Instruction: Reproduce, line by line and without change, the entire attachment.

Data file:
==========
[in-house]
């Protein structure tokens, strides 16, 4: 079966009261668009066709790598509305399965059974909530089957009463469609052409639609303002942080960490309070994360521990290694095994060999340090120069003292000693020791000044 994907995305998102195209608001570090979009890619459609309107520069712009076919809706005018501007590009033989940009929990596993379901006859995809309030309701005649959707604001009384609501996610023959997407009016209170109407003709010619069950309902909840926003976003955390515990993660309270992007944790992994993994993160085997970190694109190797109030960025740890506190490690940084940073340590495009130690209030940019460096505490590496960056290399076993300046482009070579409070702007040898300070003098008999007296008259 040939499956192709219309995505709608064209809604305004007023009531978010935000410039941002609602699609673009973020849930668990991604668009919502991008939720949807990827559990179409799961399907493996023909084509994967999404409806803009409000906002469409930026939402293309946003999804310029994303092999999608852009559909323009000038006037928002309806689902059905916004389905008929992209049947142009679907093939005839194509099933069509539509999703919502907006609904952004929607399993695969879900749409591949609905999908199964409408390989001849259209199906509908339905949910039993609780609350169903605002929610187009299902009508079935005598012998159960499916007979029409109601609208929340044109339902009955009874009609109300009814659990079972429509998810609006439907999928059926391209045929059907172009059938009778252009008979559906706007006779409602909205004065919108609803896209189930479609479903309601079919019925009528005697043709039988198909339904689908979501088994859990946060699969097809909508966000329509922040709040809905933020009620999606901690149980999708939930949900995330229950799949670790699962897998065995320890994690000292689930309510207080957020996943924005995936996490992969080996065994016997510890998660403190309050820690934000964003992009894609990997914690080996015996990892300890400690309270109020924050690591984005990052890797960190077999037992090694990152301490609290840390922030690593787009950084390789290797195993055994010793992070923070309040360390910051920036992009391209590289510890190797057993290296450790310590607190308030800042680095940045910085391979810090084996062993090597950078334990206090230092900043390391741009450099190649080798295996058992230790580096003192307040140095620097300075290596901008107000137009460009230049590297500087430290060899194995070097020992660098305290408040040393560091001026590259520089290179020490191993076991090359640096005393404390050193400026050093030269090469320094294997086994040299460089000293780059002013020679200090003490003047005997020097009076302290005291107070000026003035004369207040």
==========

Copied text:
[in-house]
């Protein structure tokens, strides 16, 4: 079966009261668009066709790598509305399965059974909530089957009463469609052409639609303002942080960490309070994360521990290694095994060999340090120069003292000693020791000044 994907995305998102195209608001570090979009890619459609309107520069712009076919809706005018501007590009033989940009929990596993379901006859995809309030309701005649959707604001009384609501996610023959997407009016209170109407003709010619069950309902909840926003976003955390515990993660309270992007944790992994993994993160085997970190694109190797109030960025740890506190490690940084940073340590495009130690209030940019460096505490590496960056290399076993300046482009070579409070702007040898300070003098008999007296008259 040939499956192709219309995505709608064209809604305004007023009531978010935000410039941002609602699609673009973020849930668990991604668009919502991008939720949807990827559990179409799961399907493996023909084509994967999404409806803009409000906002469409930026939402293309946003999804310029994303092999999608852009559909323009000038006037928002309806689902059905916004389905008929992209049947142009679907093939005839194509099933069509539509999703919502907006609904952004929607399993695969879900749409591949609905999908199964409408390989001849259209199906509908339905949910039993609780609350169903605002929610187009299902009508079935005598012998159960499916007979029409109601609208929340044109339902009955009874009609109300009814659990079972429509998810609006439907999928059926391209045929059907172009059938009778252009008979559906706007006779409602909205004065919108609803896209189930479609479903309601079919019925009528005697043709039988198909339904689908979501088994859990946060699969097809909508966000329509922040709040809905933020009620999606901690149980999708939930949900995330229950799949670790699962897998065995320890994690000292689930309510207080957020996943924005995936996490992969080996065994016997510890998660403190309050820690934000964003992009894609990997914690080996015996990892300890400690309270109020924050690591984005990052890797960190077999037992090694990152301490609290840390922030690593787009950084390789290797195993055994010793992070923070309040360390910051920036992009391209590289510890190797057993290296450790310590607190308030800042680095940045910085391979810090084996062993090597950078334990206090230092900043390391741009450099190649080798295996058992230790580096003192307040140095620097300075290596901008107000137009460009230049590297500087430290060899194995070097020992660098305290408040040393560091001026590259520089290179020490191993076991090359640096005393404390050193400026050093030269090469320094294997086994040299460089000293780059002013020679200090003490003047005997020097009076302290005291107070000026003035004369207040």